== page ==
FORT LEE, Va. (March 8, 2011) -- Think whipping up a nutritional meal is a breeze? Try doing it with a pad of thorny cactus as one of six required ingredients.

That was the challenge facing Monday's competitors in the Nutritional Hot Food Challenge of the 37th Annual Military Culinary Arts Competition. Pentagon, Fort Bragg, N.C., and Fort Stewart, Ga., teams squared off. Each two-person team was armed with quail breast, whole grain couscous, a vegetarian protein mix, papaya, pine nuts and the thorny ingredient, a pad of nopales, the Spanish name for prickly pear cactus.

Ingredients change daily during the eight days of the nutritional challenge, but each mystery market basket includes a grain, an animal protein, a vegetable protein, a vegetable, a fruit and a nut or seed. The task is to cook in 90 minutes a 750-calorie meal that also meets the cholesterol, sodium and fiber requirements of the MyPlate standards set by the U.S. Department of Agriculture, said Maj. Julie Rylander, a nutrition expert with the Joint Culinary Center of Excellence.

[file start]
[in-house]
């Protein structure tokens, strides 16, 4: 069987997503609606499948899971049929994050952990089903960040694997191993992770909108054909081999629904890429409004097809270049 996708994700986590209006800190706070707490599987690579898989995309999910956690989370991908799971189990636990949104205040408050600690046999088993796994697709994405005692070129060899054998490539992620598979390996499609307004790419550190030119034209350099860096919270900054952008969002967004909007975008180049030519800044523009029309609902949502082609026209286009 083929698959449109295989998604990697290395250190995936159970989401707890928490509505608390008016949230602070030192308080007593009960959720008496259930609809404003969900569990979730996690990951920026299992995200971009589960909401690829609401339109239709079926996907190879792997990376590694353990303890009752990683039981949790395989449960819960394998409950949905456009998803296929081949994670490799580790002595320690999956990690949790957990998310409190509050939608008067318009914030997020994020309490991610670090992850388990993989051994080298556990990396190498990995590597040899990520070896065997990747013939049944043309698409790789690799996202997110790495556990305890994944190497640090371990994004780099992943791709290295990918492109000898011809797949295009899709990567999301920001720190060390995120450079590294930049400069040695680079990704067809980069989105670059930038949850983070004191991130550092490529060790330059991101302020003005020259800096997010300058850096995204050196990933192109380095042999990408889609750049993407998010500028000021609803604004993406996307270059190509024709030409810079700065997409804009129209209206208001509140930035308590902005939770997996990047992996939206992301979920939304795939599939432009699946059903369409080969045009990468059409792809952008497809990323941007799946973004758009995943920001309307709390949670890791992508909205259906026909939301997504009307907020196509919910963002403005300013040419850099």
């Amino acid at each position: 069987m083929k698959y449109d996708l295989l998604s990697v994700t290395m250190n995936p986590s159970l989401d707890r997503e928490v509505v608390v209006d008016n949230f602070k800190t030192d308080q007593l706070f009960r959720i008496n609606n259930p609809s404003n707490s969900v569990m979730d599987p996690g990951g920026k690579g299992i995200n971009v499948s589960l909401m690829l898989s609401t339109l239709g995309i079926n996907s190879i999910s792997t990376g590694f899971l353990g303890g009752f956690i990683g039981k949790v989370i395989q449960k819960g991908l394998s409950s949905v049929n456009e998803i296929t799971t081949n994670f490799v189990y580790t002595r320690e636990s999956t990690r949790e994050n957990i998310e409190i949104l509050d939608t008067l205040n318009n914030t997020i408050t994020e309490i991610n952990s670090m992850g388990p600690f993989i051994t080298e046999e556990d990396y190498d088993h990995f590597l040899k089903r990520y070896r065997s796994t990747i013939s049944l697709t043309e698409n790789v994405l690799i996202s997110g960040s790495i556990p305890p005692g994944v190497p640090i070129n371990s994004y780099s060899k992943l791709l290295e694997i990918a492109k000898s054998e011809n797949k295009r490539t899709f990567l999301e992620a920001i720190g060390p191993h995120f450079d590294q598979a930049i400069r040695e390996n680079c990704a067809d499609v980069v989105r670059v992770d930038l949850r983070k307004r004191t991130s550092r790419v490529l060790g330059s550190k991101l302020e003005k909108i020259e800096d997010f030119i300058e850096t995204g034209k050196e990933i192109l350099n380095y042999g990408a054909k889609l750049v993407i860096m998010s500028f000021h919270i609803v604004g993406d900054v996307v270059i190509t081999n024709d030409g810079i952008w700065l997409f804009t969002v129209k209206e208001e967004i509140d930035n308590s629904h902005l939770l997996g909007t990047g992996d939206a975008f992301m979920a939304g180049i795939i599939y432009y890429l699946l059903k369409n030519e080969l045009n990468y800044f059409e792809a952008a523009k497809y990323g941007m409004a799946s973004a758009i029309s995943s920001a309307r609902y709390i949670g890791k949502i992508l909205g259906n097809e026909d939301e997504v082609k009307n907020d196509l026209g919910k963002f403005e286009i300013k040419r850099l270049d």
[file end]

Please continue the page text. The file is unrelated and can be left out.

"We set them up for success," she said of the teams and the ingredients chosen for each day of the competition. "They will meet their nutritional goals as long as they stay away from fats, refined sugar and salt."

In addition to meeting the nutritional goals, teams must produce appetizers, entrees and desserts that look, taste and smell good, Rylander said. This is a culinary competition, after all.

As of Monday, four teams -- Fort Stewart, Fort Hood, the Coast Guard and Joint Base Lewis-McChord, Wash. -- had earned gold medals in the nutritional event. In 2011, only one team walked away with nutritional gold.

Teams have open access to a pantry in addition to their required ingredients. However, if they want to use refined sugar, salt or oil, for example, they are given measured amounts and watched to see how much they actually use in preparing their dishes.

How did the teams use their nopales pads Monday? Stewart added nopales to a salad, Bragg crafted a salsa stir fry that included the cactus and the Pentagon included nopales in a cream sauce that topped roasted baby vegetables.